There are a number of sayings about numbers, if you'll pardon the pun. One is that numbers and statistics can be used to prove—or disprove—anything. But it's also said that numbers don't lie.
Of course, that can make forecasting shaky, as different eyes interpret the same sets of numbers differently. So here's a look at a few sets of statistics that can impact the rubber industry, but it's going to take more than a crystal ball to determine what the road forward looks like.
First, U.S. automotive sales for the first half rose 1.4 percent, which means a seventh consecutive year of growth is just six months away. But signs are indicating that the auto industry may be at that peak some prognosticators had been expecting. In June, strong sales of pickup trucks and SUVs made up for a sales decline in light vehicles for most vehicle makers.
Another report said that orders for U.S. factory goods dropped in May as demand was down for transportation and defense capital orders. Manufacturing was hurt because of the strong dollar, which helped keep exports down, as well as by continued cutbacks by energy firms still hurting from the long-term drop in oil prices.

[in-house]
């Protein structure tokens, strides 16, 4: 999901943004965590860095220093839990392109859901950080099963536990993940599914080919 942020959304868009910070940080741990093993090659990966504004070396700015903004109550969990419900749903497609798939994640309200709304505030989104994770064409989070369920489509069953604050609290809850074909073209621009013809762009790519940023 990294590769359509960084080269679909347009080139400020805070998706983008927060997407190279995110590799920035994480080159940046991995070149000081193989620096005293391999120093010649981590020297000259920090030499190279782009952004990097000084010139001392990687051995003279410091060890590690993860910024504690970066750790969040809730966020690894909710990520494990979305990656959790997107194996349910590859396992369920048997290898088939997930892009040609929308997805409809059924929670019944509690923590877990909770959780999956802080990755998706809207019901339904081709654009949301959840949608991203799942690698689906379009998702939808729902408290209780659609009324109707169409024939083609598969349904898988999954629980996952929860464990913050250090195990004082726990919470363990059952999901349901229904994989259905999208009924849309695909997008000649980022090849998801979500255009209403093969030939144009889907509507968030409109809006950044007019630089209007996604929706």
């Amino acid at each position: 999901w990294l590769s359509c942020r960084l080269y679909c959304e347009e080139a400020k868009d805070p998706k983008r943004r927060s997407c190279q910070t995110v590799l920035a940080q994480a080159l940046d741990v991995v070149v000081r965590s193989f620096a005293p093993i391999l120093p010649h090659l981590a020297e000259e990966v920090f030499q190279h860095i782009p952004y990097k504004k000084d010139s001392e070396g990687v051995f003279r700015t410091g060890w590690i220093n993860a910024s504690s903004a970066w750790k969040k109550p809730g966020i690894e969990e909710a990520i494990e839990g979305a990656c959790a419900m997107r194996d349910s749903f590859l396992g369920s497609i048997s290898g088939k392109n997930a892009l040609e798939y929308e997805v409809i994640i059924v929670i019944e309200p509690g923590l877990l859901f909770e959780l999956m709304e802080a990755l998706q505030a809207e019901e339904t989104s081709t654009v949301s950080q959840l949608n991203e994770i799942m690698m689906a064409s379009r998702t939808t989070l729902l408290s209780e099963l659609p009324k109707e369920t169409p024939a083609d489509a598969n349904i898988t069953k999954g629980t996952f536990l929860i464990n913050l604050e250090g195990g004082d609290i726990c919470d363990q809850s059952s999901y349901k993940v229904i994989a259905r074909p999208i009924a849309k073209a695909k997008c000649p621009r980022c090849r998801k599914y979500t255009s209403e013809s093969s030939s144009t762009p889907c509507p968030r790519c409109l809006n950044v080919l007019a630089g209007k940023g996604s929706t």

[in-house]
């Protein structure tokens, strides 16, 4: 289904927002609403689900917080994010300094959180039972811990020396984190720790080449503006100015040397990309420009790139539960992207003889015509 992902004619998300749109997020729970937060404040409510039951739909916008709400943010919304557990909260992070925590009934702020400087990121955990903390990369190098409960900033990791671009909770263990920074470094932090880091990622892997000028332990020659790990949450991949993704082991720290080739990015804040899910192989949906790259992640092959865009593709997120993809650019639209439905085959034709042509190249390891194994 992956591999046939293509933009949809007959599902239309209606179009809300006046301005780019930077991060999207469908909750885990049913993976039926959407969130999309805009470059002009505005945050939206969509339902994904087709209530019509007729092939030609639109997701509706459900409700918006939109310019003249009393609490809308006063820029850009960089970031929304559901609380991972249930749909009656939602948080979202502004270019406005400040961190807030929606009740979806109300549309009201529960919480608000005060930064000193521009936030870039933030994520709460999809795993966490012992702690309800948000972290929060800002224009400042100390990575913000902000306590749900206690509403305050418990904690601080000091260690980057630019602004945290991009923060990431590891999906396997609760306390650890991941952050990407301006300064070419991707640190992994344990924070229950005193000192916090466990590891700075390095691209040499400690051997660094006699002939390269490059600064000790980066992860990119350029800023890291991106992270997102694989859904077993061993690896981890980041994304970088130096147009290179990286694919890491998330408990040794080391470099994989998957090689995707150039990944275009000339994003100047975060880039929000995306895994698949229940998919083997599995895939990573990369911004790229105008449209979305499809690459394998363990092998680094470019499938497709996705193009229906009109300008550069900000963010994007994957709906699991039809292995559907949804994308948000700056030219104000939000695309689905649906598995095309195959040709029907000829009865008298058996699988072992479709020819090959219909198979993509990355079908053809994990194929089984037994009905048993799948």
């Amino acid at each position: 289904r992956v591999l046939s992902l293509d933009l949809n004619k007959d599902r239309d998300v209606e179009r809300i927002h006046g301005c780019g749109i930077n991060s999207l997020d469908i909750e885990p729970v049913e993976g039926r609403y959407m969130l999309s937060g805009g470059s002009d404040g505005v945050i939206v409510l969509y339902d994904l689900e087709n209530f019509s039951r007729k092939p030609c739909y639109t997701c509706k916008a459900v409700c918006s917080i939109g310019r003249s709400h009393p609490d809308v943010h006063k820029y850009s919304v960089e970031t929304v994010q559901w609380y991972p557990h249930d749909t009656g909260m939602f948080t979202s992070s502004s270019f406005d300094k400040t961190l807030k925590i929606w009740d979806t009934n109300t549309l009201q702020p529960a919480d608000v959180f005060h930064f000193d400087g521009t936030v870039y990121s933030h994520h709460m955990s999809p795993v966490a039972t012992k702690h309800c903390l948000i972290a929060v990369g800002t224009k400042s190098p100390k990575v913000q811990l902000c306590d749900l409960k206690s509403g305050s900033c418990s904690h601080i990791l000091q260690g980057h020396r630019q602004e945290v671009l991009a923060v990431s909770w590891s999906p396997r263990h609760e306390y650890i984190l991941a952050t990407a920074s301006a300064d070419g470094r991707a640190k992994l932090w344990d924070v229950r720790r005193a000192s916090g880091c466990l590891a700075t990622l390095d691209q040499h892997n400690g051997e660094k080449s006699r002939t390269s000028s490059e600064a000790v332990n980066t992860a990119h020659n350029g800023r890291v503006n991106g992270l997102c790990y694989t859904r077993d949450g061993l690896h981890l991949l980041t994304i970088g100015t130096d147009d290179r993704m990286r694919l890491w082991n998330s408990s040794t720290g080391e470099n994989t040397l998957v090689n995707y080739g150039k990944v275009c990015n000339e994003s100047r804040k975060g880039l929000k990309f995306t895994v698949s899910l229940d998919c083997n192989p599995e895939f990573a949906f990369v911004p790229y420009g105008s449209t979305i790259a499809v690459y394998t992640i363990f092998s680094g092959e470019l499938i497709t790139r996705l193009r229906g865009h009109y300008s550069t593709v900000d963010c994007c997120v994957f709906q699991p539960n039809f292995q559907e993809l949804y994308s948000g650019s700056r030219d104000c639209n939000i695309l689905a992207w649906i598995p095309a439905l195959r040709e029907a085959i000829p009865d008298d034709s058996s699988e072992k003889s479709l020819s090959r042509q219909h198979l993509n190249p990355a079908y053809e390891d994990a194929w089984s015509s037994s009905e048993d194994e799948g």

Yet another key indicator—this one the Institute for Supply Management's index—increased in June to its highest level in 2015, signaling that consumer spending actually may be boosting the nation's manufacturing sector.
Of course, any enthusiasm is tempered with what impact may come from the United Kingdom's vote to withdraw from the European Union.
Finally, the May trade report showed that the U.S. trade deficit continued to grow by double digits. Manufacturing exports actually edged up for the month by about 0.6 percent, but are still down 7.5 percent year to date. And imports, of course, shot up 5.8 percent in May as the nation's trade gap continues to widen.
So all of these numbers undoubtedly will impact another set of numbers coming up in a couple of weeks—the first-half earnings reports. Telling will be how rubber industry related firms will revise their second-half guidance.